We have been so used to this tragedy that we hardly know how to criticise it any more than we should know how to describe our own faces. But we must make such observations as we can. It is the one of Shakespear's plays that we think of oftenest, because it abounds most in4striking reflections on human life, and because the distresses of Hamlet are transferred, by the turn of his mind, to the general account of humanity. Whatever happens to him, we apply to ourselves, because he applies it so himself as a means of general reasoning. He is a great moraliser; and what makes him worth attending to is, that he moralises on his own feelings and experience. He is not a common-place pedant. If Lear shews the greatest depth of passion, Hamlet is the most remarkable for the ingenuity, originality, and unstudied developement of character. Shakespear had more magnanimity than any other poet, and he has shewn more of it in this play than in any other. There is no attempt to force an interest: every thing is left for time and circumstances to unfold. The attention is excited without effort, the incidents succeed each other as matters of course, the characters think and speak and act just as they might do, if left entirely to themselves. There is no set purpose, no straining at a point. The observations are suggested by the passing scene—the gusts of passion come and go like sounds of music borne on the wind. The whole play is an exact transcript of what might be supposed to have taken place at the court of Denmark, at the remote period of time fixed upon, before the modern refinements in morals and manners were heard of. It would have been interesting enough to have been admitted as a by-stander in such a scene, at such a time, to have heard and seen something of what was going on. But here we are more than spectators. We have not only "the outward pageants and the signs of griefbut "we have that within which passes shew." We read the thoughts of the heart, we catch the passions living as they rise. Other dramatic writers give us very fine versions and paraphrases of nature: but Shakespear, together with his own comments, gives us the original text, that we may judge for ourselves. This is a very great advantage.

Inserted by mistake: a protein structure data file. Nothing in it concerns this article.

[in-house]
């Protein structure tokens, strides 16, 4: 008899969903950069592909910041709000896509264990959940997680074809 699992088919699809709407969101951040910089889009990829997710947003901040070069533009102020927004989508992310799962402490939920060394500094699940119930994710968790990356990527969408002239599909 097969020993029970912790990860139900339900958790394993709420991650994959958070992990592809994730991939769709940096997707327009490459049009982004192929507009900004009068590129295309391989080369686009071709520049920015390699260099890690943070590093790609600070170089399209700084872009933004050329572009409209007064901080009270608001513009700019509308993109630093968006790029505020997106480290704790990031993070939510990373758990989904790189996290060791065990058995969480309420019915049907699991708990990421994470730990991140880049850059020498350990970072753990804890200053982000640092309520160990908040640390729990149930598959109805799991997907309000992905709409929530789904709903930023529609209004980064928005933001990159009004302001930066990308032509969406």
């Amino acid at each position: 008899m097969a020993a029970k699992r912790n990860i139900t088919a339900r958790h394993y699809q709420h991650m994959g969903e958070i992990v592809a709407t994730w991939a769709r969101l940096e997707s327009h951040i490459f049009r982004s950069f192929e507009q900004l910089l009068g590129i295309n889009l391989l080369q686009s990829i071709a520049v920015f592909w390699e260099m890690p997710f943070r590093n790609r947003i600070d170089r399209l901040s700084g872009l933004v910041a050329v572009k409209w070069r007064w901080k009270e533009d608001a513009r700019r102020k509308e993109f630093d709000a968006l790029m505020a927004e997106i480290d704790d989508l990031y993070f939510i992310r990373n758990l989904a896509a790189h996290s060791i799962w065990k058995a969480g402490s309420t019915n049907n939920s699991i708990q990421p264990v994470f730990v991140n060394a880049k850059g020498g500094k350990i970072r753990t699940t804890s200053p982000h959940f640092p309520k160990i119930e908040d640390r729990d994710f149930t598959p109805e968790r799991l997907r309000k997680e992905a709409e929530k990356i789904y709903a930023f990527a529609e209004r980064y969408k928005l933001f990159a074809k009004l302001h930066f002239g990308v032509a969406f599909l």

The character of Hamlet is itself a pure effusion of genius. It is not a character marked by strength of will or even of passion, but by refinement of thought and sentiment. Hamlet is as little of the hero as a man can well be: but he is a young and princely novice, full of high enthusiasm and quick sensibility—the sport of circumstances, questioning with fortune and refining on his own feelings, and forced from the natural bias of his disposition by the strangeness of his situation. He seems incapable of deliberate action, and is only hurried into extremities on the spur of the occasion, when he has no time to reflect, as in the scene where he kills Polonius, and again, where he alters the letters which Rosencraus and Guildenstern are taking with them to England, purporting his death. At other times, when he is most bound to act, he remains puzzled, undecided, and sceptical, dallies with his purposes, till the occasion is lost, and always finds some pretence to relapse into indolence and thoughtfulness again. For this reason he refuses to kill the King when he is at his prayers, and by a refinement in malice, which is in truth only an excuse for his own want of resolution, defers his revenge to some more fatal opportunity, when he shall be engaged in some act "that has no relish of salvation in it."
"He kneels and prays, And now I'll do't, and so he goes to heaven, And so am I reveng'd: that would be scann'd.
He kill'd my father, and for that, I, his sole son, send him to heaven.
Why this is reward, not revenge. Up sword and know thou a more horrid time, When he is drunk, asleep, or in a rage."